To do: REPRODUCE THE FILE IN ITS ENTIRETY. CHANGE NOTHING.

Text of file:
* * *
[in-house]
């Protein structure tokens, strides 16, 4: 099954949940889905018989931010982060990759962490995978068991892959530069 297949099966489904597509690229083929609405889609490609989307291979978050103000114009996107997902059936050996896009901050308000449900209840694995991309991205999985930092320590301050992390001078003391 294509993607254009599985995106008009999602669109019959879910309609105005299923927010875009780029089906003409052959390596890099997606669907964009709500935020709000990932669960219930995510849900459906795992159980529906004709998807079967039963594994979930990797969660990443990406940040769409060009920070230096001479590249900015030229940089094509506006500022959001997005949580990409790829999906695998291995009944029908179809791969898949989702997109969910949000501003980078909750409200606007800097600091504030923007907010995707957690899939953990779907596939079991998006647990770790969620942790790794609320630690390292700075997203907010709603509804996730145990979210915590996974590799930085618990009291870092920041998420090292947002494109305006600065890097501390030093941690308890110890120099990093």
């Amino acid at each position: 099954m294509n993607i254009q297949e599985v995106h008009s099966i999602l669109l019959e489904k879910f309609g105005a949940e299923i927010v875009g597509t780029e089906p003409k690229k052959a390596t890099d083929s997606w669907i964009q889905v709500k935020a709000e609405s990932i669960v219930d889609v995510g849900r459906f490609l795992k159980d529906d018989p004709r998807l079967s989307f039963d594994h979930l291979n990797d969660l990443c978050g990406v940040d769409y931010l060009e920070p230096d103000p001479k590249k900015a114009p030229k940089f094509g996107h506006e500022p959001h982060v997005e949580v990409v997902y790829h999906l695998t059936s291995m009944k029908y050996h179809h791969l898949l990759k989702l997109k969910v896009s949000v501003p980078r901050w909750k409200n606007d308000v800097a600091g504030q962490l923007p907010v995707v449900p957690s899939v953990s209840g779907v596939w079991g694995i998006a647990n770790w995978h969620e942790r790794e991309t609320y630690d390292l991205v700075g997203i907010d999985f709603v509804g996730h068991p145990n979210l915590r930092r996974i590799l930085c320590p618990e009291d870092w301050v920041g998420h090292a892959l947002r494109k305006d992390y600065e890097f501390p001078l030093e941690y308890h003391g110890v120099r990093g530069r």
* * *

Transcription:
[in-house]
């Protein structure tokens, strides 16, 4: 099954949940889905018989931010982060990759962490995978068991892959530069 297949099966489904597509690229083929609405889609490609989307291979978050103000114009996107997902059936050996896009901050308000449900209840694995991309991205999985930092320590301050992390001078003391 294509993607254009599985995106008009999602669109019959879910309609105005299923927010875009780029089906003409052959390596890099997606669907964009709500935020709000990932669960219930995510849900459906795992159980529906004709998807079967039963594994979930990797969660990443990406940040769409060009920070230096001479590249900015030229940089094509506006500022959001997005949580990409790829999906695998291995009944029908179809791969898949989702997109969910949000501003980078909750409200606007800097600091504030923007907010995707957690899939953990779907596939079991998006647990770790969620942790790794609320630690390292700075997203907010709603509804996730145990979210915590996974590799930085618990009291870092920041998420090292947002494109305006600065890097501390030093941690308890110890120099990093």
């Amino acid at each position: 099954m294509n993607i254009q297949e599985v995106h008009s099966i999602l669109l019959e489904k879910f309609g105005a949940e299923i927010v875009g597509t780029e089906p003409k690229k052959a390596t890099d083929s997606w669907i964009q889905v709500k935020a709000e609405s990932i669960v219930d889609v995510g849900r459906f490609l795992k159980d529906d018989p004709r998807l079967s989307f039963d594994h979930l291979n990797d969660l990443c978050g990406v940040d769409y931010l060009e920070p230096d103000p001479k590249k900015a114009p030229k940089f094509g996107h506006e500022p959001h982060v997005e949580v990409v997902y790829h999906l695998t059936s291995m009944k029908y050996h179809h791969l898949l990759k989702l997109k969910v896009s949000v501003p980078r901050w909750k409200n606007d308000v800097a600091g504030q962490l923007p907010v995707v449900p957690s899939v953990s209840g779907v596939w079991g694995i998006a647990n770790w995978h969620e942790r790794e991309t609320y630690d390292l991205v700075g997203i907010d999985f709603v509804g996730h068991p145990n979210l915590r930092r996974i590799l930085c320590p618990e009291d870092w301050v920041g998420h090292a892959l947002r494109k305006d992390y600065e890097f501390p001078l030093e941690y308890h003391g110890v120099r990093g530069r």